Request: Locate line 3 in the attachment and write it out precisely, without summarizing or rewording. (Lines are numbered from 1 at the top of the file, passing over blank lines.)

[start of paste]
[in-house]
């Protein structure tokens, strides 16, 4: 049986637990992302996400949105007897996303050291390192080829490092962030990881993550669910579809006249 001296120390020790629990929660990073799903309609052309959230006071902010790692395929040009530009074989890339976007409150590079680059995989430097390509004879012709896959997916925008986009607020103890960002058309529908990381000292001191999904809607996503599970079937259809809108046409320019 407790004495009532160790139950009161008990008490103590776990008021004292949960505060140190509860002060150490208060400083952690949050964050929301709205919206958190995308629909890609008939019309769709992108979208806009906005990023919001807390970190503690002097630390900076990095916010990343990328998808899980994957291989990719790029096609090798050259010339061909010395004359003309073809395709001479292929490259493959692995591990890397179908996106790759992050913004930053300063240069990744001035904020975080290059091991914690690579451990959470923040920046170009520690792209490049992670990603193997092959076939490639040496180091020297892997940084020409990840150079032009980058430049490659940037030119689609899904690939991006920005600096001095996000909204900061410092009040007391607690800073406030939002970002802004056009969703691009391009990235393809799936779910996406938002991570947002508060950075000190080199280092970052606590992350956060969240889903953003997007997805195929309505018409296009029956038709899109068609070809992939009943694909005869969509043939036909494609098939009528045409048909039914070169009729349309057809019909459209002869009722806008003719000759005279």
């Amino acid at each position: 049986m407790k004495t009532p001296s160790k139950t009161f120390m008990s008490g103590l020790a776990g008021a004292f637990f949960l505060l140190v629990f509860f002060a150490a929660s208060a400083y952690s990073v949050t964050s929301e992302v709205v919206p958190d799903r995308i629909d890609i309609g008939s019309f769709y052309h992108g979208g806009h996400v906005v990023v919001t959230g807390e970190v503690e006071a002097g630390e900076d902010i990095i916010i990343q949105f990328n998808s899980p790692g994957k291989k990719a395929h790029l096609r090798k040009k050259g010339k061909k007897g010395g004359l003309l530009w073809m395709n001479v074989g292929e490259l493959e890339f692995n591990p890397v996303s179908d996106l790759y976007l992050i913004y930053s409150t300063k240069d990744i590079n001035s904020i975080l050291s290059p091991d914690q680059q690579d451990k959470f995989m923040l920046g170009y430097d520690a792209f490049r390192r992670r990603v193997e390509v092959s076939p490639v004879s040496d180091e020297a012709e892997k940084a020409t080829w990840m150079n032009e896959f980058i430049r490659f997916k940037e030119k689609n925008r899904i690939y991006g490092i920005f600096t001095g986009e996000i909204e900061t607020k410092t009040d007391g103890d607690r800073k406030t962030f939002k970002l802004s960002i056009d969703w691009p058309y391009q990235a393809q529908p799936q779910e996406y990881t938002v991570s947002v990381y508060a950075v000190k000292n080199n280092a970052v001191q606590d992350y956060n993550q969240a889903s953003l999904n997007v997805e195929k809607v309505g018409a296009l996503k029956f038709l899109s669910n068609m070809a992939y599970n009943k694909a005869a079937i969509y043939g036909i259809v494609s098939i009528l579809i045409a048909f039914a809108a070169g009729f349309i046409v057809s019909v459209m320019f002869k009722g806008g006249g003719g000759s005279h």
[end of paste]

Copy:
């Amino acid at each position: 049986m407790k004495t009532p001296s160790k139950t009161f120390m008990s008490g103590l020790a776990g008021a004292f637990f949960l505060l140190v629990f509860f002060a150490a929660s208060a400083y952690s990073v949050t964050s929301e992302v709205v919206p958190d799903r995308i629909d890609i309609g008939s019309f769709y052309h992108g979208g806009h996400v906005v990023v919001t959230g807390e970190v503690e006071a002097g630390e900076d902010i990095i916010i990343q949105f990328n998808s899980p790692g994957k291989k990719a395929h790029l096609r090798k040009k050259g010339k061909k007897g010395g004359l003309l530009w073809m395709n001479v074989g292929e490259l493959e890339f692995n591990p890397v996303s179908d996106l790759y976007l992050i913004y930053s409150t300063k240069d990744i590079n001035s904020i975080l050291s290059p091991d914690q680059q690579d451990k959470f995989m923040l920046g170009y430097d520690a792209f490049r390192r992670r990603v193997e390509v092959s076939p490639v004879s040496d180091e020297a012709e892997k940084a020409t080829w990840m150079n032009e896959f980058i430049r490659f997916k940037e030119k689609n925008r899904i690939y991006g490092i920005f600096t001095g986009e996000i909204e900061t607020k410092t009040d007391g103890d607690r800073k406030t962030f939002k970002l802004s960002i056009d969703w691009p058309y391009q990235a393809q529908p799936q779910e996406y990881t938002v991570s947002v990381y508060a950075v000190k000292n080199n280092a970052v001191q606590d992350y956060n993550q969240a889903s953003l999904n997007v997805e195929k809607v309505g018409a296009l996503k029956f038709l899109s669910n068609m070809a992939y599970n009943k694909a005869a079937i969509y043939g036909i259809v494609s098939i009528l579809i045409a048909f039914a809108a070169g009729f349309i046409v057809s019909v459209m320019f002869k009722g806008g006249g003719g000759s005279h």